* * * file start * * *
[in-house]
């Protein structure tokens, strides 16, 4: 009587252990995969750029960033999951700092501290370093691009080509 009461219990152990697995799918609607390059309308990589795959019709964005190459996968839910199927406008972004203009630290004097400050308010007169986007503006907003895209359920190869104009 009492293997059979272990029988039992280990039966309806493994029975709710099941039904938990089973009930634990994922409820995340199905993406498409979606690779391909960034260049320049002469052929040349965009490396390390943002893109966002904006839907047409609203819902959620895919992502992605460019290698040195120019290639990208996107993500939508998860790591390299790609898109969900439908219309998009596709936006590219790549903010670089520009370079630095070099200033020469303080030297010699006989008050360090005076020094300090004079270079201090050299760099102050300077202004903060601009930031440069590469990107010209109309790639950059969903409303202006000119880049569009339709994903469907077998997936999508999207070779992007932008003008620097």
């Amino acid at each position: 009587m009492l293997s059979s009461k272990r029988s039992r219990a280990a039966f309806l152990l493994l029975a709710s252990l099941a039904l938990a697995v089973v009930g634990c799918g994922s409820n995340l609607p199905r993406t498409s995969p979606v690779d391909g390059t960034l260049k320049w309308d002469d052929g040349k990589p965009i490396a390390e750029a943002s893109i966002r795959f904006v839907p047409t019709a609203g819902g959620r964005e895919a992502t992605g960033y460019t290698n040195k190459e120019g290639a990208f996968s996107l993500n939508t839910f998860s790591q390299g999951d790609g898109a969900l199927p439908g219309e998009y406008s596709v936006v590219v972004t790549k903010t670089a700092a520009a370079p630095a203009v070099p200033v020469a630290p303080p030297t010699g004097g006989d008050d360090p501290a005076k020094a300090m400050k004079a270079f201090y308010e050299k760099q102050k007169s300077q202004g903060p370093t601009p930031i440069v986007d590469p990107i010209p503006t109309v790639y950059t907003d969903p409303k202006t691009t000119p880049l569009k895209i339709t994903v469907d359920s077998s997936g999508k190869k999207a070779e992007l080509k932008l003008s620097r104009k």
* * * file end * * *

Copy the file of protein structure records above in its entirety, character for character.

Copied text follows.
[in-house]
């Protein structure tokens, strides 16, 4: 009587252990995969750029960033999951700092501290370093691009080509 009461219990152990697995799918609607390059309308990589795959019709964005190459996968839910199927406008972004203009630290004097400050308010007169986007503006907003895209359920190869104009 009492293997059979272990029988039992280990039966309806493994029975709710099941039904938990089973009930634990994922409820995340199905993406498409979606690779391909960034260049320049002469052929040349965009490396390390943002893109966002904006839907047409609203819902959620895919992502992605460019290698040195120019290639990208996107993500939508998860790591390299790609898109969900439908219309998009596709936006590219790549903010670089520009370079630095070099200033020469303080030297010699006989008050360090005076020094300090004079270079201090050299760099102050300077202004903060601009930031440069590469990107010209109309790639950059969903409303202006000119880049569009339709994903469907077998997936999508999207070779992007932008003008620097």
């Amino acid at each position: 009587m009492l293997s059979s009461k272990r029988s039992r219990a280990a039966f309806l152990l493994l029975a709710s252990l099941a039904l938990a697995v089973v009930g634990c799918g994922s409820n995340l609607p199905r993406t498409s995969p979606v690779d391909g390059t960034l260049k320049w309308d002469d052929g040349k990589p965009i490396a390390e750029a943002s893109i966002r795959f904006v839907p047409t019709a609203g819902g959620r964005e895919a992502t992605g960033y460019t290698n040195k190459e120019g290639a990208f996968s996107l993500n939508t839910f998860s790591q390299g999951d790609g898109a969900l199927p439908g219309e998009y406008s596709v936006v590219v972004t790549k903010t670089a700092a520009a370079p630095a203009v070099p200033v020469a630290p303080p030297t010699g004097g006989d008050d360090p501290a005076k020094a300090m400050k004079a270079f201090y308010e050299k760099q102050k007169s300077q202004g903060p370093t601009p930031i440069v986007d590469p990107i010209p503006t109309v790639y950059t907003d969903p409303k202006t691009t000119p880049l569009k895209i339709t994903v469907d359920s077998s997936g999508k190869k999207a070779e992007l080509k932008l003008s620097r104009k």